The New (or Knowledge) Economy is driven by ICTs, and that means that the level of exposure (or eventual expertise) of individuals to ICTs would be reflected in their degree of participation in the New Economy. There is a strong need to equip young Nigerians with ICT skills that can help them with personal development, career growth and possible global participation. In line with this need, one cannot deny that the present level of exposure is tilted in the favour of young people who attend private schools, or whose parents can afford to pay for computer lessons. While the Lagos Digital Village was established to meet this need by providing free training services for underserved youth (especially beginning from the Ebute Metta area), there is still the need for a massive knowledge campaign that will at least introduce underserved youth to the potential of ICTs.
To this end, we designed (with financial support from Heinrich Boll Foundation) the ICT4All Workshop, with the first edition holding today, March 29 2006, and brought together about forty (40) young people from secondary schools in Ebute Metta and Ajegunle for the purpose of introducing them to computers and Information Technology. In a seminar that featured discussions and practical demonstrations, facilitators trained these young people (in partnership with Paradigm Initiative Nigeria) and discussed the need to follow up with their schools by of setting up (or supporting existing) ICT Clubs that can keep the knowledge relevant and applicable — rather than as a one day encounter.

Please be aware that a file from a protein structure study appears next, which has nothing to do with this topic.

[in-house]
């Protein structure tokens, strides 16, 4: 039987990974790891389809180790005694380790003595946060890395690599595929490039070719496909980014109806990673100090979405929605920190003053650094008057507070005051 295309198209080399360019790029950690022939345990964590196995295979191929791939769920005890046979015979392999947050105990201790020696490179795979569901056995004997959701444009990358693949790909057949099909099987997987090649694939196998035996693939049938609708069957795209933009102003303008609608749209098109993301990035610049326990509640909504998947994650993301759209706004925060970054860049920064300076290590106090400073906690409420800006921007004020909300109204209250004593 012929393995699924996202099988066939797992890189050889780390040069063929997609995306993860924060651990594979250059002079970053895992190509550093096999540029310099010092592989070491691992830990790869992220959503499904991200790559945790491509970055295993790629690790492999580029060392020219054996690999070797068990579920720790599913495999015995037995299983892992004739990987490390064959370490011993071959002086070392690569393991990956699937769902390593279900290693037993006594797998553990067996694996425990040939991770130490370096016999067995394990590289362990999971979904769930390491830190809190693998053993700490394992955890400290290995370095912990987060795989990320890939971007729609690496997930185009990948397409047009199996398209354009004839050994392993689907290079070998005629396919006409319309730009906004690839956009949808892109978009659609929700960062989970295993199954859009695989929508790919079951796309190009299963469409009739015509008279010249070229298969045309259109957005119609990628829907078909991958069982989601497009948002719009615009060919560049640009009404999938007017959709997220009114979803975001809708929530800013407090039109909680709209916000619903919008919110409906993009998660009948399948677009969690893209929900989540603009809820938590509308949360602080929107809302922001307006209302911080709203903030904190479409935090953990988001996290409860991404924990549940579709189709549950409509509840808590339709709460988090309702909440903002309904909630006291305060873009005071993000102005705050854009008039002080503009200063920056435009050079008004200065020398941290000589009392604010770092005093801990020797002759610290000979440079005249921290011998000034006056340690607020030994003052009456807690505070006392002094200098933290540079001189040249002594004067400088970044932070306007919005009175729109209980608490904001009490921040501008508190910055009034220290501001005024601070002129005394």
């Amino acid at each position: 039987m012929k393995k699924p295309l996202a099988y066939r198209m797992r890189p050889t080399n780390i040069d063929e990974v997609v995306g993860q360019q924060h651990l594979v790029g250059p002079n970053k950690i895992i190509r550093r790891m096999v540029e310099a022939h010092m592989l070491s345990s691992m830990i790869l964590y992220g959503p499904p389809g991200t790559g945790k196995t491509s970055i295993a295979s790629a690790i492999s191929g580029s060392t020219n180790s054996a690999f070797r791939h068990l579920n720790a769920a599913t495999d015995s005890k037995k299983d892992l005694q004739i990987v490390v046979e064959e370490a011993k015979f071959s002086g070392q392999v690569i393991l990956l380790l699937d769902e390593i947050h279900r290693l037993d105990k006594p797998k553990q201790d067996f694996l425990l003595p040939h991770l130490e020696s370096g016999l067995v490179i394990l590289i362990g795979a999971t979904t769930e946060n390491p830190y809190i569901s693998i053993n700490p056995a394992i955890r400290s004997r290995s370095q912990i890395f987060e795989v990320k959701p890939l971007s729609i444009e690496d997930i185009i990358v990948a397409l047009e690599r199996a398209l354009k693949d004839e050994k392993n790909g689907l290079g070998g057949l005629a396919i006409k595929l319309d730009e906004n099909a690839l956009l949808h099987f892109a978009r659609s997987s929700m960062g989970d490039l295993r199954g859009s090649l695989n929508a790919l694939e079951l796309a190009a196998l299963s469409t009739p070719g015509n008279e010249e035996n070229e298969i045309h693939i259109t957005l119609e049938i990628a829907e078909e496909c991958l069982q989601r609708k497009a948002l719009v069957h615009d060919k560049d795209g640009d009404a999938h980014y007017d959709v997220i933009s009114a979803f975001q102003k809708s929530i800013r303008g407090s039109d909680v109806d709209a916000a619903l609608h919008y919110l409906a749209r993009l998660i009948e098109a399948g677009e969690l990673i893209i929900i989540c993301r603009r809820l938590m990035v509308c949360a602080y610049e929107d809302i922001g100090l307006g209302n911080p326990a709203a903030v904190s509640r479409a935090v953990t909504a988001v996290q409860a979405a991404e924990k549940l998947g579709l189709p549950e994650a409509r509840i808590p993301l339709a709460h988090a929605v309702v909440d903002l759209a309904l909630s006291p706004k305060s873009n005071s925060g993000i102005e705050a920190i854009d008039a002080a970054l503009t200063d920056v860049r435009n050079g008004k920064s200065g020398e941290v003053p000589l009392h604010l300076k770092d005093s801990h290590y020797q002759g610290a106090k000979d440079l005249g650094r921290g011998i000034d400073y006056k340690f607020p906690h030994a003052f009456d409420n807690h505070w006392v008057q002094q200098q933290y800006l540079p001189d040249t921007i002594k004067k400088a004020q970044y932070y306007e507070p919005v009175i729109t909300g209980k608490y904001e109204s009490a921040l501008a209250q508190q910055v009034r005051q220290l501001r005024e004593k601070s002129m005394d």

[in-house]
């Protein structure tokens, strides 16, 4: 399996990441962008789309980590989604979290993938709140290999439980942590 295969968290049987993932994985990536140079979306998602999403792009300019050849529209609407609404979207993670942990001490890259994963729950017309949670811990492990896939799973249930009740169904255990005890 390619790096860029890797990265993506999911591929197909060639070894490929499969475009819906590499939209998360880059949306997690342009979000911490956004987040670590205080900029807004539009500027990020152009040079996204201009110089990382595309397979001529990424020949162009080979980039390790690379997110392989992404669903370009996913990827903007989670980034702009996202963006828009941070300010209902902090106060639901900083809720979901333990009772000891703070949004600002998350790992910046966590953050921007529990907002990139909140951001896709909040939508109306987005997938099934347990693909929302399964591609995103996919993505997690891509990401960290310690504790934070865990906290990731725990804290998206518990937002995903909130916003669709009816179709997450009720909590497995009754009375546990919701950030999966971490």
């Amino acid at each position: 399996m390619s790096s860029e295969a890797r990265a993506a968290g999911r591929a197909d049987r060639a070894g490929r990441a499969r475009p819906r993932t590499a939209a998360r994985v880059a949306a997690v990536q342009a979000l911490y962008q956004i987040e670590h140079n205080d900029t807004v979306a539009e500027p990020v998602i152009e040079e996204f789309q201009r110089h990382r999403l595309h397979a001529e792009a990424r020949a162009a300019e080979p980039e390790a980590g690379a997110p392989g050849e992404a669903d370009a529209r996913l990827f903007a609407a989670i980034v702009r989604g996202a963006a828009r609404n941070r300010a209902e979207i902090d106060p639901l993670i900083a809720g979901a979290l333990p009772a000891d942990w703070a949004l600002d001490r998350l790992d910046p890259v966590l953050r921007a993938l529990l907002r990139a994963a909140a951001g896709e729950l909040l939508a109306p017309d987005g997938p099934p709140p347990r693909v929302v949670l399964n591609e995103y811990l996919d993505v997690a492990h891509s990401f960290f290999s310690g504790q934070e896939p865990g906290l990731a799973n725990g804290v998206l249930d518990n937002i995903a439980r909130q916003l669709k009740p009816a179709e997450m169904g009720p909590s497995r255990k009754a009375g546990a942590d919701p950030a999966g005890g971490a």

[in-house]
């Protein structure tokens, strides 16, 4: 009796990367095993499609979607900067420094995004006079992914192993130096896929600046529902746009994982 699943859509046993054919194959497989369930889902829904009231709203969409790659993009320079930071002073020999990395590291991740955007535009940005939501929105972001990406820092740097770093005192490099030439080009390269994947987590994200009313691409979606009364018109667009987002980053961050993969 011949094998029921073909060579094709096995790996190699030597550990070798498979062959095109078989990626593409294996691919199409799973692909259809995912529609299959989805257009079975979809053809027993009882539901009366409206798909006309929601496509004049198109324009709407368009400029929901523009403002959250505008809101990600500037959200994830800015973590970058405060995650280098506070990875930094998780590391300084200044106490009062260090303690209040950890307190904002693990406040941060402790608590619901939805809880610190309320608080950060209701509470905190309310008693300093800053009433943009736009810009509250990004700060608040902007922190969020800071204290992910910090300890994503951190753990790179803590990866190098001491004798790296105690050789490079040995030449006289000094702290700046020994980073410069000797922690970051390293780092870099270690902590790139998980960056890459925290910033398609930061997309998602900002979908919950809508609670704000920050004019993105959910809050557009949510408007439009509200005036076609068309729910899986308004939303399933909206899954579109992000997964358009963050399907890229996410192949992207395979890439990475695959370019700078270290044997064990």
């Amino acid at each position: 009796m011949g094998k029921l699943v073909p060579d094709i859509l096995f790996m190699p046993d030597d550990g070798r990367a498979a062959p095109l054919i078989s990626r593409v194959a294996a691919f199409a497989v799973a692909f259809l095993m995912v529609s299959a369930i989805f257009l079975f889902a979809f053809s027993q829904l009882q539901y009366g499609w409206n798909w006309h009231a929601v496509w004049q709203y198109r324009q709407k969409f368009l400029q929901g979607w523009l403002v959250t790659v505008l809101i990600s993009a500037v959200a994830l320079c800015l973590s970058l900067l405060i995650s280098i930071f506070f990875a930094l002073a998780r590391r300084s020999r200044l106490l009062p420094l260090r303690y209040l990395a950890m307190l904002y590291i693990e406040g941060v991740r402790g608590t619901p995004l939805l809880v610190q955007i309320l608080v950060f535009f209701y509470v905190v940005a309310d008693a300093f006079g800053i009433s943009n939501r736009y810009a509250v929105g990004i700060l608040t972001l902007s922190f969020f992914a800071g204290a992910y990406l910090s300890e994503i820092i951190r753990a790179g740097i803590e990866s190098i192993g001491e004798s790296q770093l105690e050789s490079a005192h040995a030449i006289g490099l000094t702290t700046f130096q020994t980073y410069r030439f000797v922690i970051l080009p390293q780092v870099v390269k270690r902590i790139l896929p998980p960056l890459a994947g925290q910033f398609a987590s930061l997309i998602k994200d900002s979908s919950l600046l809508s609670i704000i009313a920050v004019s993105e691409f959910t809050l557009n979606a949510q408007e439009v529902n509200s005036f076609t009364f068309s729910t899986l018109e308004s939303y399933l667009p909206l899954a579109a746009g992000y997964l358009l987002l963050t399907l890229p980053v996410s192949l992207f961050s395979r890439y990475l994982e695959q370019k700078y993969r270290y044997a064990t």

Moderated by Tope Soremi, the meeting (wich held at the Lagos Digital Village) began with registration and introductions. The day’s work resumed immediately, with a presentation by Seun Olajide titled, What’s in the Box?. The Nigeria Rocks! documetary was next, as it introduced students to some form of work in progress. Ayo Oladejo was next with his No Change Without You! which dealt with the need to move from abusive use of the Internet to productive use. Trust him to touch on the issue of cybercrime and alternative exit points.
After lunch, I spoke with the students about Starting an ICT Club in Your School and also introduced the students to the Nigerian Youth ICT4D Network. It was really exciting for me, noting the interest with which students listened after lunch (not always a good time to make your presentation for fear of nodding heads), and I ended the session in high hope that we can at least start with supporting ICT clubs and help expose these young minds to the opportunities that ICTs provide — thus strategically positioning themselves for personal development, career growth and global participation. Tope had a few questions (including some on the eclipse) and prizes were awarded.